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I want to begin by thanking President Biden for hosting this summit.
Mr. President, thank you for your leadership on addressing the climate crisis, and on other shared priorities, from the fight against COVID-19, to building a strong middle class.
I’m encouraged to see so many countries coming together today to fight climate change. It’s the only way to overcome the challenges people face in every part of our world.
That’s why it’s also vital that we all work together to strengthen respect for international law, reaffirm our collective commitment to human rights, and stand up for people who face persecution abroad.
Our collective success depends on finding a better path, not only to a more sustainable future, but to shared peace and prosperity for everyone.
Our priority continues to be the fight against COVID-19.
As we rely on science to save lives and develop vaccines, we must also listen to climate science, which is telling us that we are facing an existential threat.
We must take action now. Because there’s no vaccine against a polluted planet.
When Canadians elected us 5 years ago, our emissions were projected to keep rising through 2030.
But with hard work and a solid plan, Canada is now on track to blow past our old target of a 30% reduction below 2005 levels.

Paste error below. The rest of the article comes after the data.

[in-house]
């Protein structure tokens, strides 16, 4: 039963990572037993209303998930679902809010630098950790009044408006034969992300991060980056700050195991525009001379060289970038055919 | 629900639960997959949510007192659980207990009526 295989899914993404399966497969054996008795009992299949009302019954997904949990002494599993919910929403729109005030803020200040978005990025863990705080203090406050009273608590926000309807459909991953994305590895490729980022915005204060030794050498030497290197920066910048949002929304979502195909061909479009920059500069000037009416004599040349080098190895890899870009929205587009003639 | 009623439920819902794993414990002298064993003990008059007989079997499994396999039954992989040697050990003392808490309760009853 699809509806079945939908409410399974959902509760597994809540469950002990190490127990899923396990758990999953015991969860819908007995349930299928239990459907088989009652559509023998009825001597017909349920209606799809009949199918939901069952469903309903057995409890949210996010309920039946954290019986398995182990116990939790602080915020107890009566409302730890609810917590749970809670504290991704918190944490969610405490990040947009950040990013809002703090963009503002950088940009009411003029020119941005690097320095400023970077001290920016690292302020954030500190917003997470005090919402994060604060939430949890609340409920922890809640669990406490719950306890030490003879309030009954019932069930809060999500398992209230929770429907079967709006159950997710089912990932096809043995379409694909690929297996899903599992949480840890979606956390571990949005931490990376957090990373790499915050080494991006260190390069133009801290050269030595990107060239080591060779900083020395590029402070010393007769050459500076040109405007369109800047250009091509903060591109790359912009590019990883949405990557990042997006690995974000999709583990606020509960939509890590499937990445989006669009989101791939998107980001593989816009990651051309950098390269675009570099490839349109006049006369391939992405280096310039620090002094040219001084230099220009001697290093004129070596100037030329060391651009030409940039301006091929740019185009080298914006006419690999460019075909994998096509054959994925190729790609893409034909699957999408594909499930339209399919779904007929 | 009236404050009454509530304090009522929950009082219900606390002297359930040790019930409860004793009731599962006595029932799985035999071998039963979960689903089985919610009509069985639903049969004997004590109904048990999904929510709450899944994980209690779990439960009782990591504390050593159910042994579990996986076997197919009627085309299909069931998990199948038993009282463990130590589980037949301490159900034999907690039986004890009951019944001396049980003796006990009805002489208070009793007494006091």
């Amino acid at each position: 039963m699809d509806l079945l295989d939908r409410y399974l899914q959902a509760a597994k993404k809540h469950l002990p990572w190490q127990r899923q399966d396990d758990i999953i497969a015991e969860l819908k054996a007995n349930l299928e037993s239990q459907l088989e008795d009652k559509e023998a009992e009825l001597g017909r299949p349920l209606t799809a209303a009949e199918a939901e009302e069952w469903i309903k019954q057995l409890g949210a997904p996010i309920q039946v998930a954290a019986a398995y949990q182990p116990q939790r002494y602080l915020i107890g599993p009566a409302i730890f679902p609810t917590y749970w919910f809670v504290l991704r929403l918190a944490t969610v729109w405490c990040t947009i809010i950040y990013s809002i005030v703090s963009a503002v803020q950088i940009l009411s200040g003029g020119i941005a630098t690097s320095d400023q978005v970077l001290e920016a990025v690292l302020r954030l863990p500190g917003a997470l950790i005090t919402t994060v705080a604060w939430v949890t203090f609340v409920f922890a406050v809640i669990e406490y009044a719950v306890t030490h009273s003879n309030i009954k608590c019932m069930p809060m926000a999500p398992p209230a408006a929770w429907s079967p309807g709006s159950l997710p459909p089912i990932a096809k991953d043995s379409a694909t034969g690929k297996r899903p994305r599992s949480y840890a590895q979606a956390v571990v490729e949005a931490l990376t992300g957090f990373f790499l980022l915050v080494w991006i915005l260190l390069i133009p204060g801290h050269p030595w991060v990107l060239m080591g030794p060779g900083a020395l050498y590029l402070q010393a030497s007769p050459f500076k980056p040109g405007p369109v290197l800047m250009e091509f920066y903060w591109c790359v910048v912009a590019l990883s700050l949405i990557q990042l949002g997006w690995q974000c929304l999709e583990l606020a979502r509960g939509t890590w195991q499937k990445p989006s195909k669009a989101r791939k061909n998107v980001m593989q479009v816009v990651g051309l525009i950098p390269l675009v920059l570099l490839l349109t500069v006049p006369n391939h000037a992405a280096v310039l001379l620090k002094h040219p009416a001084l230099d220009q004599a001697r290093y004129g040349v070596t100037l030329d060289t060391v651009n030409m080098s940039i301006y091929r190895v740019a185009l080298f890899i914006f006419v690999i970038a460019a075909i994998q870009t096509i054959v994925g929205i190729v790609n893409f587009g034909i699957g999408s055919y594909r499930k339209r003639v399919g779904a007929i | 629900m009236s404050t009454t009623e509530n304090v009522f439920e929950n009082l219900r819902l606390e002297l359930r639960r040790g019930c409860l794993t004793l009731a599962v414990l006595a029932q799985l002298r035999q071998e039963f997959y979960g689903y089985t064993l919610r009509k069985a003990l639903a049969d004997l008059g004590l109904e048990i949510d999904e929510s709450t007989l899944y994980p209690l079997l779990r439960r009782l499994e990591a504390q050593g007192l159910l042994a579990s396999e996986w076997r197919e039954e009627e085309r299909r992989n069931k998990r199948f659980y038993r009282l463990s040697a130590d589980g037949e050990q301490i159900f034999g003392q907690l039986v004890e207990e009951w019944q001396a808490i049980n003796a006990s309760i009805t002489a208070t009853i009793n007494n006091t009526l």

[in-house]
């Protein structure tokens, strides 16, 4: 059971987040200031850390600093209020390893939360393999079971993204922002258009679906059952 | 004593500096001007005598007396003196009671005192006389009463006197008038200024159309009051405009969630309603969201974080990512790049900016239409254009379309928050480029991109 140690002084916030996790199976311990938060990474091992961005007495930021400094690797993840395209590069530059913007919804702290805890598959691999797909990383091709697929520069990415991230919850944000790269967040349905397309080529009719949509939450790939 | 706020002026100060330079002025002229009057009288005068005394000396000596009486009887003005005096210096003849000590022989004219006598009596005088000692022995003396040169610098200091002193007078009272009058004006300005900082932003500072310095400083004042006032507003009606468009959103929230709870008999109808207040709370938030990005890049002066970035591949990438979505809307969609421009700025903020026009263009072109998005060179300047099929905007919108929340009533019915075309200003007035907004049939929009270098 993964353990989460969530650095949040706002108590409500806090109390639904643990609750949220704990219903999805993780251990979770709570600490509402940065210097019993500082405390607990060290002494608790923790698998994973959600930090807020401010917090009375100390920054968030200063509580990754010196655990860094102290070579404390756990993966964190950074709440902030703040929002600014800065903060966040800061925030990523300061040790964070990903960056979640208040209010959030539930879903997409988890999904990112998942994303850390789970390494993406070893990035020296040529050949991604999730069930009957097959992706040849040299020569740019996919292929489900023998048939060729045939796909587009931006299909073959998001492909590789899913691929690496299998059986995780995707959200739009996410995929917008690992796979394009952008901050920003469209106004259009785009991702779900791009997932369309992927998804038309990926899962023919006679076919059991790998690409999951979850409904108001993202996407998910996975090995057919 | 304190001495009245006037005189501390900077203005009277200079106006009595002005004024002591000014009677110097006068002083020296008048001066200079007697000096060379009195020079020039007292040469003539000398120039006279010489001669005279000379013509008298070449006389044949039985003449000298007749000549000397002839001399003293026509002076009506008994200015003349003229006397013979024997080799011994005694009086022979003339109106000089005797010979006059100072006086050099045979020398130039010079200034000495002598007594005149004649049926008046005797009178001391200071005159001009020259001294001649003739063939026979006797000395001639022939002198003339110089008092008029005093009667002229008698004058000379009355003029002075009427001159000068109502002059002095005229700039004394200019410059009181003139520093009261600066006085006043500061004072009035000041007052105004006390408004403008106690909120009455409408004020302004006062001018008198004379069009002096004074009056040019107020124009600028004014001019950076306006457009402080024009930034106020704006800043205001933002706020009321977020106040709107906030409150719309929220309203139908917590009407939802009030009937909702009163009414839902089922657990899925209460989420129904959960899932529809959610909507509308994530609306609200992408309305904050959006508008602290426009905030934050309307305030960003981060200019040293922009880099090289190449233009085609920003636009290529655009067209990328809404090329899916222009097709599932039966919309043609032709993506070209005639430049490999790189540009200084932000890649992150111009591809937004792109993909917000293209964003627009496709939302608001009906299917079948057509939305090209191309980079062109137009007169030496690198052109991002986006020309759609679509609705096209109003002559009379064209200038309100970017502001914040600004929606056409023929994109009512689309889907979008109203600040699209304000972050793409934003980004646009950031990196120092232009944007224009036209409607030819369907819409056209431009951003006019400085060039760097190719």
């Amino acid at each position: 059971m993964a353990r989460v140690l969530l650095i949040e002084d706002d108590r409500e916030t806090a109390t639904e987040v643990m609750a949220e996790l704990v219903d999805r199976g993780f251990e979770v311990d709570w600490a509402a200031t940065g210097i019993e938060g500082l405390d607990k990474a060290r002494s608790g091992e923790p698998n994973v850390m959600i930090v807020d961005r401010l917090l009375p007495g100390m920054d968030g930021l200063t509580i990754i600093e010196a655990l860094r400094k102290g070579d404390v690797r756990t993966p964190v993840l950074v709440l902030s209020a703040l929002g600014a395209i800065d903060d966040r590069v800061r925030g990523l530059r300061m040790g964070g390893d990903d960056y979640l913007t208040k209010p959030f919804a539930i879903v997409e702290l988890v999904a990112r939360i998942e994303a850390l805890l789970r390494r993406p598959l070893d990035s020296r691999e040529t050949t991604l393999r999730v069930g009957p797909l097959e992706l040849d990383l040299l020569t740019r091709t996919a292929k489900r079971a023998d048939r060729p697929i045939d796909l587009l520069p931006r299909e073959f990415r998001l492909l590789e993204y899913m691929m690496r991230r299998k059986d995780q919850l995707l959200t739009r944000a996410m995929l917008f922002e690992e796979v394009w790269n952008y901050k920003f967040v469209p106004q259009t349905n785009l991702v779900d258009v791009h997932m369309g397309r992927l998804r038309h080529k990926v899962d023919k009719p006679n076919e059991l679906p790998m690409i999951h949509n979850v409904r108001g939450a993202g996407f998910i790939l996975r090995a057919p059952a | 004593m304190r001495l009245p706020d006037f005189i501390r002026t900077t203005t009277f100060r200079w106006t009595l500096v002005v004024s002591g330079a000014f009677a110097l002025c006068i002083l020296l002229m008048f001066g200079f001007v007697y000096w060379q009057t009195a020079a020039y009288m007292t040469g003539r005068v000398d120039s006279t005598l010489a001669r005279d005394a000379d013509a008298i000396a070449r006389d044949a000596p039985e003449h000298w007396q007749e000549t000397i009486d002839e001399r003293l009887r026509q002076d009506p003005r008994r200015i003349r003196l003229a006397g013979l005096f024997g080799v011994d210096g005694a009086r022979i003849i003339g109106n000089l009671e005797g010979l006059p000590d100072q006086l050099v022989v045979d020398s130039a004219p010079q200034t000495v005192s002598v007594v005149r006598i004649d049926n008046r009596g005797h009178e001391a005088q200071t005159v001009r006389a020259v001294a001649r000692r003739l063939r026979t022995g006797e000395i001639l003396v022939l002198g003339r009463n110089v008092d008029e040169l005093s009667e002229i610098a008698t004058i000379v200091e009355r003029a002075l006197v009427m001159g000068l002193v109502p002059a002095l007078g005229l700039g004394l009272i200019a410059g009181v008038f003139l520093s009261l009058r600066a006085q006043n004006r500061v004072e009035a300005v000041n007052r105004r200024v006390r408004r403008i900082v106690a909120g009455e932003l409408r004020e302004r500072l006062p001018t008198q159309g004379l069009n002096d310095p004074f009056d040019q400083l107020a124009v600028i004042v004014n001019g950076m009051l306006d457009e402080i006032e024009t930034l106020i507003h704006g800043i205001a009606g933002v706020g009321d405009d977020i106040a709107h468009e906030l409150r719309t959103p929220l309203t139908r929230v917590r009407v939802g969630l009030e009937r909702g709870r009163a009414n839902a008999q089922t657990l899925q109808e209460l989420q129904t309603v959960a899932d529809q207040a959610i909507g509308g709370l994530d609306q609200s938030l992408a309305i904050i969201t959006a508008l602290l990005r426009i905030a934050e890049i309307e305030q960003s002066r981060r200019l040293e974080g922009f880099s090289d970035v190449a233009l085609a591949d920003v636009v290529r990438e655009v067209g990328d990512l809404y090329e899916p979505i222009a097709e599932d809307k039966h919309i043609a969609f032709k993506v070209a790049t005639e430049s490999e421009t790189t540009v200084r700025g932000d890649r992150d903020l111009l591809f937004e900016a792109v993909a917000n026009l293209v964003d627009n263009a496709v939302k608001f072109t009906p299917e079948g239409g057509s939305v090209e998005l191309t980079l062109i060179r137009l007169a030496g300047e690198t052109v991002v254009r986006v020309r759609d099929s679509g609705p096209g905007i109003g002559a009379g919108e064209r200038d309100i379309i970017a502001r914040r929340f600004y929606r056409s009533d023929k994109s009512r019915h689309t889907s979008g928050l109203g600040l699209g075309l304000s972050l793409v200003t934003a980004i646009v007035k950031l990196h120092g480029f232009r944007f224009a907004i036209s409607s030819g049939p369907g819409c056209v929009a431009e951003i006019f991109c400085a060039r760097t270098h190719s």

Last December, we strengthened our climate plan to reduce more emissions, including with a world-leading price on pollution. This week, we made additional investments in the budget and today, Canada is in a position to raise our climate ambition once again.
Our new climate target for 2030 is to reduce our 2005 emission levels by 40 to 45%.
And we will continually strengthen our plan and take even more actions on our journey to net-zero by 2050.
Only serious climate policies will produce serious results.
For example, it is no longer free to pollute in Canada. In 2030, our price on carbon will be $170 a ton.
Yes, you heard that right: $170 a ton.
Climate ambition and economic ambition go together.
That’s why we’re investing in public transit, clean energy, retrofitting homes, and decarbonizing industry—like steel, cement, and aluminum—to secure our clean industrial advantage.
We’re also banning harmful single-use plastics, protecting 30% of our oceans and land, and planting 2 billion trees.
And we will make it law to respect our new 2030 target and achieve net-zero emissions by 2050.
That’s our local story. And it can be part of a global success story, too.
In Canada, we’ve worked hard to get to over 80% emissions-free electricity, and we’re not going to stop until we get to 100%.
If major economies in the room were to follow Canada’s lead and adopt a rising price on pollution and commit to phase out coal plants, we would accelerate our global path for a safe, prosperous net-zero future.
Canada produces and exports energy, so I know very well that it is not easy. We are all facing different realities. But if all governments, Indigenous peoples and various sectors work together, we will find solutions and create real change.
And that is why we are here today.